Tuesday, April 04, 2006

Evil Wal-Mart is at it again

Look what the evil people at Wal-Mart are up to now. How dare they want to revitalize drepressed areas and what kind of thoughtless company would try to create new jobs?

By MARCUS KABEL, Associated Press Writer

Wal-Mart Stores Inc., the world's largest retailer, said Tuesday it plans to build more than 50 stores in struggling communities over the next two years, as part of a goal to create between 15,000 and 25,000 jobs.

Wal-Mart said it will build the stores in neighborhoods with high crime or unemployment rates, on sites that are environmentally contaminated, or in vacant buildings or malls in need of revitalization.

The Bentonville, Ark., company said it expects many of the jobs will be in minority communities and could generate more than $100 million in state and local tax revenue. It already has over 1.3 million U.S. employees.

Wal-Mart already has plans to open between 335 and 370 new U.S. stores this year after 341 last year and has said it sees room for more than 1,500 additional stores in the United States in the coming years, on top of nearly 3,200 it already operates.

The retailer, which has stepped up efforts to burnish its reputation after mounting attacks, also will create 10 "Jobs and Opportunity Zones" around stores in troubled communities that will aim to bolster local businesses in those areas.

Click here to read the full story: Wal-Mart to Add Jobs in Struggling Areas - Yahoo! News

Monday, April 03, 2006

Fatwa against statues triggers uproar in Egypt - Yahoo! News

Another great example of how backwards and controling the so called peaceful religion of islam is.

CAIRO (AFP) - A fatwa issued by Egypt's top religious authority which forbids the display of statues has art-lovers fearing it could be used by Islamic extremists as an excuse to destroy Egypt's historical heritage.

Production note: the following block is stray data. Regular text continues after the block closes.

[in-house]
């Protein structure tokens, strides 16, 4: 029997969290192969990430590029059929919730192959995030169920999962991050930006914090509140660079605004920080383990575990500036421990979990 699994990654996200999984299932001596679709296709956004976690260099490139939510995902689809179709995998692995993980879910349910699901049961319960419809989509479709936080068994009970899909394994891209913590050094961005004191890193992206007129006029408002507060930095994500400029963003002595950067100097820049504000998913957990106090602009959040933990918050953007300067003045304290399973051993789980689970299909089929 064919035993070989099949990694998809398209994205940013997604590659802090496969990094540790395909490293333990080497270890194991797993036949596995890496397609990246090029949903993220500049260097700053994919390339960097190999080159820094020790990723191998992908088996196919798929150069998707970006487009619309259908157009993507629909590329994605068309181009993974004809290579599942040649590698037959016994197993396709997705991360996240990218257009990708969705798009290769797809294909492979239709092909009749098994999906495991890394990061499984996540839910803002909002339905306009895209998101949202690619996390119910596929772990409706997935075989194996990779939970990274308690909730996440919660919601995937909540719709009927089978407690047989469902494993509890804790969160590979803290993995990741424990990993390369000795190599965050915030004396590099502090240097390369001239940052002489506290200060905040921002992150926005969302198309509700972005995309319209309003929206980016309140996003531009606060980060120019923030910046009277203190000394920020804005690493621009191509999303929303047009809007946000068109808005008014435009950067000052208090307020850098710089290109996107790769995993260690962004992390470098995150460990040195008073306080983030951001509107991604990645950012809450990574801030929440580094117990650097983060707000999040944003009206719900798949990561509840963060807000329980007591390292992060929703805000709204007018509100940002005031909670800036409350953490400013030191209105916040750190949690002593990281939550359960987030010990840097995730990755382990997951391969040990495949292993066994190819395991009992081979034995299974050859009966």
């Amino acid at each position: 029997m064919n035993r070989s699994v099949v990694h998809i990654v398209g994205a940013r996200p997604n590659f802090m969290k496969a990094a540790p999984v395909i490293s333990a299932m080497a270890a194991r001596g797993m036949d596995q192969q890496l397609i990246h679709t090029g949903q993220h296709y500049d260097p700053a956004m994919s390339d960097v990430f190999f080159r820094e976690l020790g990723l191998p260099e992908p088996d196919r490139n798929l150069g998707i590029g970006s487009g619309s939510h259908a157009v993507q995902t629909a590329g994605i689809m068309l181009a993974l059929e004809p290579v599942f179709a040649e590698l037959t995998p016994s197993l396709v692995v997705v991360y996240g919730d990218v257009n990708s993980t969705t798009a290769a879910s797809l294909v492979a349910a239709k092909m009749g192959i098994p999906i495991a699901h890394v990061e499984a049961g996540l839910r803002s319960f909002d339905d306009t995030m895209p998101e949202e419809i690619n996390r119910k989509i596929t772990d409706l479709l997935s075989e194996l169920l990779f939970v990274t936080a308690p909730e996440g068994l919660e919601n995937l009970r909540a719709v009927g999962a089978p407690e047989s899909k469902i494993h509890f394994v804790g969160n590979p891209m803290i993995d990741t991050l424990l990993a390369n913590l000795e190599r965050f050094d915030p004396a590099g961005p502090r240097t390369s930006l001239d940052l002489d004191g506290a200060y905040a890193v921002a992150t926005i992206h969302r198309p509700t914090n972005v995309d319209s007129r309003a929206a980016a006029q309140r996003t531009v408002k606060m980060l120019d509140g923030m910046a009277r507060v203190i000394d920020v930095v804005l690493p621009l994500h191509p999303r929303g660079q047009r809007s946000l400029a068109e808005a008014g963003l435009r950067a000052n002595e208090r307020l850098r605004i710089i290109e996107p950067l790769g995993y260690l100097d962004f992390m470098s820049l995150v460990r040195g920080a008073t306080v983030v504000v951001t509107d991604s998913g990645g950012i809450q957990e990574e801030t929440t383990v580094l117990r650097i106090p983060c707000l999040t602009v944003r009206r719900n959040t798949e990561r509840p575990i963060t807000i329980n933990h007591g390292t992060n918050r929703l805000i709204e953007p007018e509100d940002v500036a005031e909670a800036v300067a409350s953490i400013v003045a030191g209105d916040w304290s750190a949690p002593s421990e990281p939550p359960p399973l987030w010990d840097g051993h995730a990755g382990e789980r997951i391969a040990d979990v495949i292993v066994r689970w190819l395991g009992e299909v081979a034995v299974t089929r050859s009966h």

Egypt's Grand Mufti Ali Gomaa, the country's top Islamic jurist, issued the religious edict which declared as un-Islamic the exhibition of statues in homes, basing the decision on texts in the hadith (sayings of the prophet).

Intellectuals and artists argue that the decree represents a setback for art -- a mainstay of the multi-billion-dollar tourist industry -- and would deal a blow to the country's fledgling sculpture business.

The fatwa did not specifically mention statues in museums or public places, but it condemned sculptors and their work.

Still, many fear the edict could prod Islamic fundamentalists to attack Egypt's thousands of ancient and pharaonic statues on show at tourist sites across the country.

"We don't rule out that someone will enter the Karnak temple in Luxor or any other pharaonic temple and blow it up on the basis of the fatwa," Gamal al-Ghitani, editor of the literary Akhbar al-Adab magazine, told AFP.

Click here to read the rest of the storie: Fatwa against statues triggers uproar in Egypt - Yahoo! News